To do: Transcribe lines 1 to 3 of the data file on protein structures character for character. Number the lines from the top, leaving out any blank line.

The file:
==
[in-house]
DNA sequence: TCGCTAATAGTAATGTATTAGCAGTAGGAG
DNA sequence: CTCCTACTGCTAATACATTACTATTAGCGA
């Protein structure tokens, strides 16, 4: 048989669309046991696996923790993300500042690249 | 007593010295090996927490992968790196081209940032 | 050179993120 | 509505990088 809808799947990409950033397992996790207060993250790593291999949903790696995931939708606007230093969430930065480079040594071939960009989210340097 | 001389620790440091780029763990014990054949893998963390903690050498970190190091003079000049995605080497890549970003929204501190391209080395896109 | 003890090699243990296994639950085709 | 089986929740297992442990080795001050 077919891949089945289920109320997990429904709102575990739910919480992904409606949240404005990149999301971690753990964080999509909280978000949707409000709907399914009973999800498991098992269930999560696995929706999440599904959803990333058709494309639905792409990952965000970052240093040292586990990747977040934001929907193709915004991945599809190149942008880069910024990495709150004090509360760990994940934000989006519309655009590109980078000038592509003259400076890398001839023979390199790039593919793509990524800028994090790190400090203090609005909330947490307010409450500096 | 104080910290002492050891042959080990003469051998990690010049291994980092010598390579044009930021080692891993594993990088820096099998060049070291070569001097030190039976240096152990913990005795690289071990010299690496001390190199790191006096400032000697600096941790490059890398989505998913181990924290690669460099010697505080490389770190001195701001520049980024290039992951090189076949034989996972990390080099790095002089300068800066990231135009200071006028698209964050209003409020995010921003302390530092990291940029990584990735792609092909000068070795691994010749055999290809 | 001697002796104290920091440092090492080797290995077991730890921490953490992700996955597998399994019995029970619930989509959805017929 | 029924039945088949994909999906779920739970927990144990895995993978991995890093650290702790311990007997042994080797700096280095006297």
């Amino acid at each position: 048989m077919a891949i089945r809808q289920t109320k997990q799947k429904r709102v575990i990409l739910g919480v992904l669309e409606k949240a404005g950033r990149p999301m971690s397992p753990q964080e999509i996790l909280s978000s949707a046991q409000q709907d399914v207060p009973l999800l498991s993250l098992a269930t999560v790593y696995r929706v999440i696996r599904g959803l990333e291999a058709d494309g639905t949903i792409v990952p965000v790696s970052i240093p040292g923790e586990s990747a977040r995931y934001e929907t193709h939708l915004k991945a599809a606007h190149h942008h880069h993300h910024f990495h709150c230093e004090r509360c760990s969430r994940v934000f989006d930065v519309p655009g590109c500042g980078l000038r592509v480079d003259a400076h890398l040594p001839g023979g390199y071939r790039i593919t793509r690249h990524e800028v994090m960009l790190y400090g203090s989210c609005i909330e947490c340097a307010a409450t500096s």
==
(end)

[in-house]
DNA sequence: TCGCTAATAGTAATGTATTAGCAGTAGGAG
DNA sequence: CTCCTACTGCTAATACATTACTATTAGCGA